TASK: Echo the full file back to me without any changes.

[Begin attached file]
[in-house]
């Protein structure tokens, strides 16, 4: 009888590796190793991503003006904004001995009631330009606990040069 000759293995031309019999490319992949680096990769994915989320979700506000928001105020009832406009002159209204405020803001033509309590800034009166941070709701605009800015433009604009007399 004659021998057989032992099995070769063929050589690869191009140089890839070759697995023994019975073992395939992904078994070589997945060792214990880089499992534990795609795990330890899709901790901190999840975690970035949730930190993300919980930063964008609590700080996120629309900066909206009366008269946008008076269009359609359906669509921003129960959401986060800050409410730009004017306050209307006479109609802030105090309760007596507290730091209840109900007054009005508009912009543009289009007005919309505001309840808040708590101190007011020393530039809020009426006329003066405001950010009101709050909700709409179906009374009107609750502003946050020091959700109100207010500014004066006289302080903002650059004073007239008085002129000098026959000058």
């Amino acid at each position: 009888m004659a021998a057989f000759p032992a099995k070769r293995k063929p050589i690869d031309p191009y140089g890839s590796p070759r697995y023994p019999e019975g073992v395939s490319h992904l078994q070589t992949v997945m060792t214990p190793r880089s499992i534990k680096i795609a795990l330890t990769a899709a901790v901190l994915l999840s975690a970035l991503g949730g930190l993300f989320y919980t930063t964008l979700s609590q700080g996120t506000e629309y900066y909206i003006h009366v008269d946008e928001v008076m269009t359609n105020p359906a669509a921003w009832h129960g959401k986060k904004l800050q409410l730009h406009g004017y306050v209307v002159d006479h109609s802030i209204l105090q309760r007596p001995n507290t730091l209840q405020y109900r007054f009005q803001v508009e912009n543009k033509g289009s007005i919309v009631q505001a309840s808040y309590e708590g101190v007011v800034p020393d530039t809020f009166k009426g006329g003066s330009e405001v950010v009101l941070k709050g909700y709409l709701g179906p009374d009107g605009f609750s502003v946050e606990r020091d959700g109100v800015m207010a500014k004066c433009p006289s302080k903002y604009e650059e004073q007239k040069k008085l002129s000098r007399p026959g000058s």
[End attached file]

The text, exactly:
[in-house]
């Protein structure tokens, strides 16, 4: 009888590796190793991503003006904004001995009631330009606990040069 000759293995031309019999490319992949680096990769994915989320979700506000928001105020009832406009002159209204405020803001033509309590800034009166941070709701605009800015433009604009007399 004659021998057989032992099995070769063929050589690869191009140089890839070759697995023994019975073992395939992904078994070589997945060792214990880089499992534990795609795990330890899709901790901190999840975690970035949730930190993300919980930063964008609590700080996120629309900066909206009366008269946008008076269009359609359906669509921003129960959401986060800050409410730009004017306050209307006479109609802030105090309760007596507290730091209840109900007054009005508009912009543009289009007005919309505001309840808040708590101190007011020393530039809020009426006329003066405001950010009101709050909700709409179906009374009107609750502003946050020091959700109100207010500014004066006289302080903002650059004073007239008085002129000098026959000058």
């Amino acid at each position: 009888m004659a021998a057989f000759p032992a099995k070769r293995k063929p050589i690869d031309p191009y140089g890839s590796p070759r697995y023994p019999e019975g073992v395939s490319h992904l078994q070589t992949v997945m060792t214990p190793r880089s499992i534990k680096i795609a795990l330890t990769a899709a901790v901190l994915l999840s975690a970035l991503g949730g930190l993300f989320y919980t930063t964008l979700s609590q700080g996120t506000e629309y900066y909206i003006h009366v008269d946008e928001v008076m269009t359609n105020p359906a669509a921003w009832h129960g959401k986060k904004l800050q409410l730009h406009g004017y306050v209307v002159d006479h109609s802030i209204l105090q309760r007596p001995n507290t730091l209840q405020y109900r007054f009005q803001v508009e912009n543009k033509g289009s007005i919309v009631q505001a309840s808040y309590e708590g101190v007011v800034p020393d530039t809020f009166k009426g006329g003066s330009e405001v950010v009101l941070k709050g909700y709409l709701g179906p009374d009107g605009f609750s502003v946050e606990r020091d959700g109100v800015m207010a500014k004066c433009p006289s302080k903002y604009e650059e004073q007239k040069k008085l002129s000098r007399p026959g000058s």